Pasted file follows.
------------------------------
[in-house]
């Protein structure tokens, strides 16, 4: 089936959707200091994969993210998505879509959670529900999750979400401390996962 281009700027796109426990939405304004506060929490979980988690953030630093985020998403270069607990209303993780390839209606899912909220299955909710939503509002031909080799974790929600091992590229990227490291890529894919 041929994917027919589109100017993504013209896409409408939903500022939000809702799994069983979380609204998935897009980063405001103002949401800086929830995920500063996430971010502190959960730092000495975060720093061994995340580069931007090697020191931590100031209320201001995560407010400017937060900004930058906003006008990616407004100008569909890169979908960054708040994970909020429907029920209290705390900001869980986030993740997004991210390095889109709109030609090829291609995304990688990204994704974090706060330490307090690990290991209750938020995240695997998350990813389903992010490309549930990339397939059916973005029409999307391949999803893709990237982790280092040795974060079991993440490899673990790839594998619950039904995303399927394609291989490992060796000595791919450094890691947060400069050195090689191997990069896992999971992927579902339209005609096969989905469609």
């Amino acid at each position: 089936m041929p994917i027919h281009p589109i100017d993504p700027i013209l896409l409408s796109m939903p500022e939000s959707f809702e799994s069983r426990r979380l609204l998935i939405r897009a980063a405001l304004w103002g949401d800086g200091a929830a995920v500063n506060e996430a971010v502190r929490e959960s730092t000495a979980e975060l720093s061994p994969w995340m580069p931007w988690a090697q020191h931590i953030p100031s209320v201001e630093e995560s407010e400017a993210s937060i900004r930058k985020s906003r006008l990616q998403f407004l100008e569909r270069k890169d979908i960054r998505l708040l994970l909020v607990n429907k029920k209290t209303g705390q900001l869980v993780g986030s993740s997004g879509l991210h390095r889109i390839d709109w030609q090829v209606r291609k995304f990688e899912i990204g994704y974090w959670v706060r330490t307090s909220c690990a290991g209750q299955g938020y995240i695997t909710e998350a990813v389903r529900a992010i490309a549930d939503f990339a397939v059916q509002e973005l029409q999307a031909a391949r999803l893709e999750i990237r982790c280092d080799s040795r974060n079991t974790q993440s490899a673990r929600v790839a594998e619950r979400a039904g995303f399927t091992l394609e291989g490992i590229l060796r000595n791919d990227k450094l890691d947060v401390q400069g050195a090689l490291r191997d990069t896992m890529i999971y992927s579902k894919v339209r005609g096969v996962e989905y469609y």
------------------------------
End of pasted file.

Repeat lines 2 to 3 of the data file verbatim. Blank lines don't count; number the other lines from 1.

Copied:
């Protein structure tokens, strides 16, 4: 089936959707200091994969993210998505879509959670529900999750979400401390996962 281009700027796109426990939405304004506060929490979980988690953030630093985020998403270069607990209303993780390839209606899912909220299955909710939503509002031909080799974790929600091992590229990227490291890529894919 041929994917027919589109100017993504013209896409409408939903500022939000809702799994069983979380609204998935897009980063405001103002949401800086929830995920500063996430971010502190959960730092000495975060720093061994995340580069931007090697020191931590100031209320201001995560407010400017937060900004930058906003006008990616407004100008569909890169979908960054708040994970909020429907029920209290705390900001869980986030993740997004991210390095889109709109030609090829291609995304990688990204994704974090706060330490307090690990290991209750938020995240695997998350990813389903992010490309549930990339397939059916973005029409999307391949999803893709990237982790280092040795974060079991993440490899673990790839594998619950039904995303399927394609291989490992060796000595791919450094890691947060400069050195090689191997990069896992999971992927579902339209005609096969989905469609």
């Amino acid at each position: 089936m041929p994917i027919h281009p589109i100017d993504p700027i013209l896409l409408s796109m939903p500022e939000s959707f809702e799994s069983r426990r979380l609204l998935i939405r897009a980063a405001l304004w103002g949401d800086g200091a929830a995920v500063n506060e996430a971010v502190r929490e959960s730092t000495a979980e975060l720093s061994p994969w995340m580069p931007w988690a090697q020191h931590i953030p100031s209320v201001e630093e995560s407010e400017a993210s937060i900004r930058k985020s906003r006008l990616q998403f407004l100008e569909r270069k890169d979908i960054r998505l708040l994970l909020v607990n429907k029920k209290t209303g705390q900001l869980v993780g986030s993740s997004g879509l991210h390095r889109i390839d709109w030609q090829v209606r291609k995304f990688e899912i990204g994704y974090w959670v706060r330490t307090s909220c690990a290991g209750q299955g938020y995240i695997t909710e998350a990813v389903r529900a992010i490309a549930d939503f990339a397939v059916q509002e973005l029409q999307a031909a391949r999803l893709e999750i990237r982790c280092d080799s040795r974060n079991t974790q993440s490899a673990r929600v790839a594998e619950r979400a039904g995303f399927t091992l394609e291989g490992i590229l060796r000595n791919d990227k450094l890691d947060v401390q400069g050195a090689l490291r191997d990069t896992m890529i999971y992927s579902k894919v339209r005609g096969v996962e989905y469609y």